Final Event Finally Not Scary for Boo

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 LAKE BUENA VISTA, Fla. - Boo Weekley was deep in the woods at dark for a quiet celebration.
 
It was opening day of bow hunting season in Florida.
 
'I ain't been able to hunt on opening day of bow season in six years,' Weekley said. 'I had to golf. I had to make money to keep my Nationwide Tour card or to get ready for Q-school. Dude, I was so excited. I was there an hour-and-a-half before daylight.'
 
Equally rewarding was what got him there.
 
This is the first time in six years that Weekley hasn't had to worry about where he was playing the following year or trying to explain to his family that he was good enough to make a living at a game they only saw as recreation.
 
Going into the final event of the season at Disney, Weekley already had earned $2.6 million and won at Hilton Head for his first PGA TOUR victory. He made his first trip overseas to Scotland this summer. He'll take his first drive down Magnolia Lane in April at the Masters.
 
And he's going to China next month to represent the United States in the World Cup.
 
Boo Weekley in China?
 
'They could open a new era in U.S.-China relations,' Scott Verplank said.
 
Even Weekley had a hard time digesting how a guy who grew up in the backwoods of the Florida Panhandle and once worked as a hydroblaster for Monsanto at $7.50 an hour could be carrying the flag for American golf in the World Cup.
 
He got the chance when Arron Oberholser withdrew to have surgery on his hand and five Americans ranked ahead of him weren't interested in spending Thanksgiving week in China on short notice. And he jumped on it when he realized he could take his old teammate at Milton High School, Heath Slocum, as his partner.
 
'It took me three days and then I realized, 'I can't believe I'm going to China.' It's hard to believe,' Weekley said Wednesday at the Children's Miracle Classic, where he is playing to start shaking off some of the rust. 'And the fact I get to take my best friend. Heath can relate to me. He knows me better than anyone. I get nervous around a lot of people. I'm like a cat in a roomful of rocking chairs.'
 
The trip to China was proof of how far Weekley has come this year. It also was a reminder that for all the hype over his homespun humor, twangy talk and simple lifestyle, the country boy can play golf pretty dang good.
 
He was a novelty when he first qualified for the PGA TOUR through qualifying school in 2002, back when he wore rain pants because regular britches gave him a rash, and sneakers because golf shoes made his feet sore. Asked where he went to college, Weekley replied, 'ABAC,' as if everyone knew about Abraham Baldwin Agricultural College.
 
He didn't last long, finishing 200th on the money list, and spent three years on the Nationwide Tour before he made it back.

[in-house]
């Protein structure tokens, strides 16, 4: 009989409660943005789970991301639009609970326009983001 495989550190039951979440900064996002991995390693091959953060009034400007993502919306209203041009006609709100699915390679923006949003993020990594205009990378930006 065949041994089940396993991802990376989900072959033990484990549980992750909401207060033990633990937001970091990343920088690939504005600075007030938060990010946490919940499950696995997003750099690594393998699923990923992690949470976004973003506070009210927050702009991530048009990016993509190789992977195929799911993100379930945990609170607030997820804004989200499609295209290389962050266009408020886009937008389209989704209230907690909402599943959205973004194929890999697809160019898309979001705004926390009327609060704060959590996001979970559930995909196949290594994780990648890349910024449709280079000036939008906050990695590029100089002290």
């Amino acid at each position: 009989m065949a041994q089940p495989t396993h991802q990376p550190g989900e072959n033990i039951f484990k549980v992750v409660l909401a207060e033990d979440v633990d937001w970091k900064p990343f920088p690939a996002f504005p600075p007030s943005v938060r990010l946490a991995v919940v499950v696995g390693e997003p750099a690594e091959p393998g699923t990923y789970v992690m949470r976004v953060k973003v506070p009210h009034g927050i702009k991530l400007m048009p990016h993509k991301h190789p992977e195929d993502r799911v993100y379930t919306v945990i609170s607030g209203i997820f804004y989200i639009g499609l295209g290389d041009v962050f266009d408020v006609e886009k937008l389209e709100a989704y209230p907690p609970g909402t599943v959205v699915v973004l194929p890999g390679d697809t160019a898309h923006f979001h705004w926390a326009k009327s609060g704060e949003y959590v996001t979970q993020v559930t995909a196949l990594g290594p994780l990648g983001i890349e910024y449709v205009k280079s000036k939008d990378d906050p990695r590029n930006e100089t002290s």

But what a return.
 
Weekley is among the best ball-strikers on tour, lacking only in self-belief. He found that in a troubling loss at the Honda Classic, when he three-putted for bogey from 30 feet on the final hole to fall into a four-man playoff, won the next day by Mark Wilson.
 
Most players would be scarred by missing a 3-foot par putt to win for the first time.
 
'It was probably by best moment, feeling that, 'OK, I belong here. I know I can compete,'' he said. 'I just choked. It happens to the best of us. Don't matter who you are.'
 
He won six weeks later by muffing a chip behind the 17th green at the Verizon Heritage, then chipping in for par to beat Ernie Els.
 
That put him in the spotlight more, and in front of a microphone.
 
He amused the British during his two weeks in Scotland, particularly when he was paired with Paul Lawrie at Loch Lomond and asked if he had qualified for the British Open -- apparently not realizing that Lawrie won at Carnoustie in 1999 and Open champions are exempt until they are 65. Worse yet, he had never heard of Jean Van de Velde.
 
Asked about the FedExCup, Weekley left the room laughing by saying, 'I was never good at math.'
 
Each one-liner fed into the perception of a country bumpkin who could swing a golf club. And that's just fine with Weekley. The twang is not an act. He naturally answers questions with a 'Yes, sir,' and refers to his parents as 'Daddy and 'Momma.'
 
He knows he can play. Whether anyone else pays attention to that is none of his concern.
 
'I like it that way,' he said. 'Don't want nobody to know. If you believe in who you are and what you're doing, you'll achieve your goals.'
 
So who is he? And what is he doing?
 
'I'm here to play golf,' Weekley said. 'And I'm going to do it as long as I can.'
 
Weekley doesn't mind mingling with the fans and the media, but he gets out of his comfort zone when approached by a horde of people. Perhaps the most nervous he felt all year was when he was asked to speak to students at Milton High, and found himself standing before a room of 100 kids and teachers.
 
'I started to stutter,' he said. 'I don't the spotlight. When I play, I don't hardly look at the ropes, just what in front of me.'
 
His future has never looked brighter.
 
One year he was on the Nationwide Tour, the next year he was No. 22 on the PGA TOUR money list, No. 36 in the world ranking, and on his way to China to play for his country.
 
And what does he know about China?
 
'It's a long ways away,' he said. 'And they got the Great Wall of China.'
 
That'll do.
 
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